|Bob Marshall, a cult hero of the environmental movement,
had a quirky personality and an indefatigable nature, he was a spark in
American history. His immense energy focused on the foundations of
an idea, wilderness preservation. As he gained more leadership at
the U.S. Forest Service, he was able to influence government policies in
ways that could never be achieved outside the system. Yet, he worked
outside the system, as well. He was the cofounder of the Wilderness
Society and essentially its covert leader and financial backer through
the tough early years. He often played the National Forest Service
and the National Park Service against each other in successful efforts
to preserve more wild lands. Bob wrote many articles and several
books about the environment and about his adventures. However, it
was not all serious. He had a healthy appreciation for humorous writings,
often using his detail oriented personality to count and record the foibles
and idiosyncrasies of the people around him. His exploration with
Ernie Johnson of the Brooks Range in Alaska resulted in the naming of over
six hundred locations on our maps today, including The Gates of the Arctic,
a national park in Alaska. It is less known, but he, along with his
siblings, also worked tirelessly for the social justice and betterment
of the underrepresented. We, as a nation, have a great debt of gratitude
to Bob Marshall and his family.
Bob Marshall grew up spending his summers in the Adirondack
High Peaks of New York. It became an idyllic youthful environment,
stomping around in the dense woods, learning the lessons of life.
His father, Louis, instilled Bob and his siblings with his own solid beliefs
in the environment, and these ideals were reinforced by those wonderful
summer days in the Adirondacks. This would be the foundation of a
life long service that Bob and his family would give to the causes of the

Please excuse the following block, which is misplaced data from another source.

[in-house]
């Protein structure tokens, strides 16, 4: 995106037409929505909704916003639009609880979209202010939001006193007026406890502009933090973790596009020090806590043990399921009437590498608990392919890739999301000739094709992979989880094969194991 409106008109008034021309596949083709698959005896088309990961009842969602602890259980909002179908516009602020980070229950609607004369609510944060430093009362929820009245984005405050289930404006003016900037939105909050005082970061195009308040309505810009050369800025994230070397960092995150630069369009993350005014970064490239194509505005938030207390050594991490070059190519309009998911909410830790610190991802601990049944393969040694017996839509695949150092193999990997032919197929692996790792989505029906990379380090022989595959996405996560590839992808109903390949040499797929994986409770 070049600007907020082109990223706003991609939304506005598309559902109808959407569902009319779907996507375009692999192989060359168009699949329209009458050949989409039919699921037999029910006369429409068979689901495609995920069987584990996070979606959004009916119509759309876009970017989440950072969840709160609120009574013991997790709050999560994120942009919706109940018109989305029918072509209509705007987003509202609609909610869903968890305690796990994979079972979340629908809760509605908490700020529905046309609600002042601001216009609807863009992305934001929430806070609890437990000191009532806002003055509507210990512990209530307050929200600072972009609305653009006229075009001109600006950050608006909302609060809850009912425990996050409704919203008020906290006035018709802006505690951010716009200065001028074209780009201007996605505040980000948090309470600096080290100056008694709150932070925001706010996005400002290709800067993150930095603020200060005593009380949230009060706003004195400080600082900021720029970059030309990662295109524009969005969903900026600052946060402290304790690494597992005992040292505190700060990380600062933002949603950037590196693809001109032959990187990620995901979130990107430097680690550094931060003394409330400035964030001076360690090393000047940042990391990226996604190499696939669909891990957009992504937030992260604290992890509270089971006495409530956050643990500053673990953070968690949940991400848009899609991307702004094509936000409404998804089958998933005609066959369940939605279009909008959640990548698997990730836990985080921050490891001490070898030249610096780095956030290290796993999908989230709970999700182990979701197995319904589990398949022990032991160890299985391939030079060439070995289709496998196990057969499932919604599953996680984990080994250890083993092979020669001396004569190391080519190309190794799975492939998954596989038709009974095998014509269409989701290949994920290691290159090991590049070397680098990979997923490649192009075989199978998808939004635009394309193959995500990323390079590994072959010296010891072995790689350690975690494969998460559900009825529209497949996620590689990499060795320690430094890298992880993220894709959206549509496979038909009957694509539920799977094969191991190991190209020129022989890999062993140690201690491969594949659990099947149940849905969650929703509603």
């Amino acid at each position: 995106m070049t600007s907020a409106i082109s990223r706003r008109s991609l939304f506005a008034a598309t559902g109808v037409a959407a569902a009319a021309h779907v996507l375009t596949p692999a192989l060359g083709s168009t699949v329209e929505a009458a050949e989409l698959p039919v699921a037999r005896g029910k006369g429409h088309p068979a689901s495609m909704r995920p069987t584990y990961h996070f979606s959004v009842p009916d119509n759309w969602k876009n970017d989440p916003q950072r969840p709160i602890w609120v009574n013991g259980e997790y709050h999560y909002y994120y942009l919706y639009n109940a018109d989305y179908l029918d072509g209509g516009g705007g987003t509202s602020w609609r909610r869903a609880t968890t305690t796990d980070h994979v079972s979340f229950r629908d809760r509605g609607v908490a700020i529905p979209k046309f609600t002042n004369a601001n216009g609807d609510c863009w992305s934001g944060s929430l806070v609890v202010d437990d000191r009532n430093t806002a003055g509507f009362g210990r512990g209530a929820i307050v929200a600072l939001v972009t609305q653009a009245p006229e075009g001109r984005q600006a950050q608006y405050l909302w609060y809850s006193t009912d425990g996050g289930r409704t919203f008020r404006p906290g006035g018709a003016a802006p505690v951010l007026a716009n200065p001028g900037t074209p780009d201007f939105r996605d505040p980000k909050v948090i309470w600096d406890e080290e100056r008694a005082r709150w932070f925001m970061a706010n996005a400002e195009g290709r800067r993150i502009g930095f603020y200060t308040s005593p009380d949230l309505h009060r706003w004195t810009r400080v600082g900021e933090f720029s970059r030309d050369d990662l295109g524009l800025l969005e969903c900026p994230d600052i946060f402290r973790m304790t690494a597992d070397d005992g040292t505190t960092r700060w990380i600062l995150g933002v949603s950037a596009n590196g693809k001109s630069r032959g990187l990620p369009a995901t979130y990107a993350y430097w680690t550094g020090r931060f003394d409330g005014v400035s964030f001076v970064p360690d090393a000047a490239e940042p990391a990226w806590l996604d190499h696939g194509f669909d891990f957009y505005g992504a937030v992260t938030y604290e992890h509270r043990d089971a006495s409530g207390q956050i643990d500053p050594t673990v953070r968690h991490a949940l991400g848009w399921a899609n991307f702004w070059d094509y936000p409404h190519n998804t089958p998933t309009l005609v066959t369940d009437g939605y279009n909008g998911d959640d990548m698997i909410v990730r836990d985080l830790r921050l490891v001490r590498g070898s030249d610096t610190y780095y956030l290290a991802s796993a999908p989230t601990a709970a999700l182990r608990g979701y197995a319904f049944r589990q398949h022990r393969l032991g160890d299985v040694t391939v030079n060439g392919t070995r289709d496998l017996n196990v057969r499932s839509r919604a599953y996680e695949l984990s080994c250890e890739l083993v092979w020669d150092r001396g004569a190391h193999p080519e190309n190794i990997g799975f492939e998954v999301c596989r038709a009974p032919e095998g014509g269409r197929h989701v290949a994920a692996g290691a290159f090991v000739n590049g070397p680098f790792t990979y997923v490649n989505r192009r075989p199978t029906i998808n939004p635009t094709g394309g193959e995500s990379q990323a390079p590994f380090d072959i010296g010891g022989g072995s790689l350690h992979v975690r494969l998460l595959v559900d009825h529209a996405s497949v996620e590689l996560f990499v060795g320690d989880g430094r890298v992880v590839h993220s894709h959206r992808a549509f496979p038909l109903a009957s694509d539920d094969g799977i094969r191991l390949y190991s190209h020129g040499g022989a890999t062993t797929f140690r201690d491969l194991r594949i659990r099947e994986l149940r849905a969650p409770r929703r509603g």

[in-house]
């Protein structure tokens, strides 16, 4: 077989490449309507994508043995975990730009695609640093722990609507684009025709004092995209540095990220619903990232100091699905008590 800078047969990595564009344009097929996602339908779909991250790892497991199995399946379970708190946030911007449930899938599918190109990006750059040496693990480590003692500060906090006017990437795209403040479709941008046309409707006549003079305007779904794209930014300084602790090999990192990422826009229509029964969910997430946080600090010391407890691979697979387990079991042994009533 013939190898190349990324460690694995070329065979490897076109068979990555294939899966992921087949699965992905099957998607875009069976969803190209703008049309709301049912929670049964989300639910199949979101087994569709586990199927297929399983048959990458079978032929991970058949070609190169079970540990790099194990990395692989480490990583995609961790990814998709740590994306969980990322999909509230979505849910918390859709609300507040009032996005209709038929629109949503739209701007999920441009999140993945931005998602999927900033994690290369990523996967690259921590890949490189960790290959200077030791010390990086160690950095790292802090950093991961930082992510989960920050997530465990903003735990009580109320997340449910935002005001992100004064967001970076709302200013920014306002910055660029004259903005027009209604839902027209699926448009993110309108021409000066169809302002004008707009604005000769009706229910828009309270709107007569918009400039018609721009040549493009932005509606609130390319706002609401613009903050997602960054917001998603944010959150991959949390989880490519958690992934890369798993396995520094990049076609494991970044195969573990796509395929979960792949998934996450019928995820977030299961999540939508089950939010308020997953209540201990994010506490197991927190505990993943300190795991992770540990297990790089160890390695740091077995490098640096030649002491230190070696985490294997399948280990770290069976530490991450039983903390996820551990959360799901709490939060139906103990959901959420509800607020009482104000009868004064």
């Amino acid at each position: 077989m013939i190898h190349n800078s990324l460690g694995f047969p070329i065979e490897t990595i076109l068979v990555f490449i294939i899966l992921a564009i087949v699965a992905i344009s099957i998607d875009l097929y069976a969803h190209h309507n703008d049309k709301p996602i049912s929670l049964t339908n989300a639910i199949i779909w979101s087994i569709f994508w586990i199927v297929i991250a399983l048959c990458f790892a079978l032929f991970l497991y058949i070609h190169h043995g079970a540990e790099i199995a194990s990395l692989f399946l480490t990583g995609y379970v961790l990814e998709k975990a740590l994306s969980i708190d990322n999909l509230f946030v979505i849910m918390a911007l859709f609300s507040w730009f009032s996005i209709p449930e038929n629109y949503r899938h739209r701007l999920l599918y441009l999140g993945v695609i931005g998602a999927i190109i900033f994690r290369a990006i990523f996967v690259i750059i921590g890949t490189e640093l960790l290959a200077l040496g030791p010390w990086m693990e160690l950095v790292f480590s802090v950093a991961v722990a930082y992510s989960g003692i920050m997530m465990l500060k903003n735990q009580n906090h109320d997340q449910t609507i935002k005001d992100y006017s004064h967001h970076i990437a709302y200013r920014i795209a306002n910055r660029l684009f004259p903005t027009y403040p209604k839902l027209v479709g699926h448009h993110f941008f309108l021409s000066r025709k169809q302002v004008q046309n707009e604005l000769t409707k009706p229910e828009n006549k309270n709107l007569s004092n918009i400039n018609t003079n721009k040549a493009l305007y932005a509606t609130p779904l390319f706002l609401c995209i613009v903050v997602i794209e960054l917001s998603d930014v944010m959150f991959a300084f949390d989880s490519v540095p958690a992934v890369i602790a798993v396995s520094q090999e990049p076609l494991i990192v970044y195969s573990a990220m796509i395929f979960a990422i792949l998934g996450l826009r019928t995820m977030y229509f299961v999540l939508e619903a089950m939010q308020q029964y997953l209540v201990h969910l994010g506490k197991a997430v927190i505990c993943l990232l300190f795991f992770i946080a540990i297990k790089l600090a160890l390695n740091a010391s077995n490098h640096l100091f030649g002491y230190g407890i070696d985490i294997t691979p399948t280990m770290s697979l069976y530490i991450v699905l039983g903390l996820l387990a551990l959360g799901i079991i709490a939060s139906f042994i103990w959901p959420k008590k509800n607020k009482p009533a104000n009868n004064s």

environment and social justice.
It was in 1918 when Bob and his brother, George, as
teenagers, set out, with their guide Herb Clark, to do something original:
to hike all of the high peaks of the Adirondacks. It was an incredible
feat to climb all of the 42 peaks they considered over 4,000 feet, using
current USGS data, in one summer. Many of the peaks had never been
climbed before and some had not yet been named. Indeed, some of their
names for these peaks are in use today. They did not have the use
of the extensive trail system we have today. There were no guidebooks.
They did not have our modern maps. It caused a sensation in the local
media. However, there was some disagreement to the number of peaks
over 4,000 feet in the Adirondacks; so, in 1925, they did 4 more to complete
the list we still use today. Updated surveying techniques proved
some of the peaks did not reach the required height limit, but the list
was left unchanged in part to honor George, Bob, and Herb's original efforts.
The Adirondack 46 High Peaks are the crown jewels of
the Adirondacks. Today to have climbed all 46 is an achievement much
admired by the local mountaineering community. It is in part through
this first achievement that Bob Marshall gained a deep appreciation for
the joys of speed climbing. He loved the natural feel of vigorous
exercise in the great outdoors. He had no mentors because he was
out there doing 30, 40, even 70 mile day hikes before anyone else.
He demanded that part of his job with the U.S. Forest Service include inspecting
National Forest land all over the country, giving him the opportunity to
do his long speed hikes of their lands. He loved it. It was
an inherent part of what made Bob Marshall a champion of every endeavor
he pursued. One of his life long goals was to do a thirty plus mile
day hike in all forty eight states that existed at the time. He got
close too, in the low forties, before he passed away at the untimely age
of 38, in 1939. His project has remained unfinished since 1939.
The Dog Team and Duofold have partnered up to do a tribute to one of America's
most colorful characters. What better way to honor Bob than by doing
what he loved most, his beloved long day hikes.
We say thanks to Bob and his family for all that they
have done to make America a better place. You are an American original,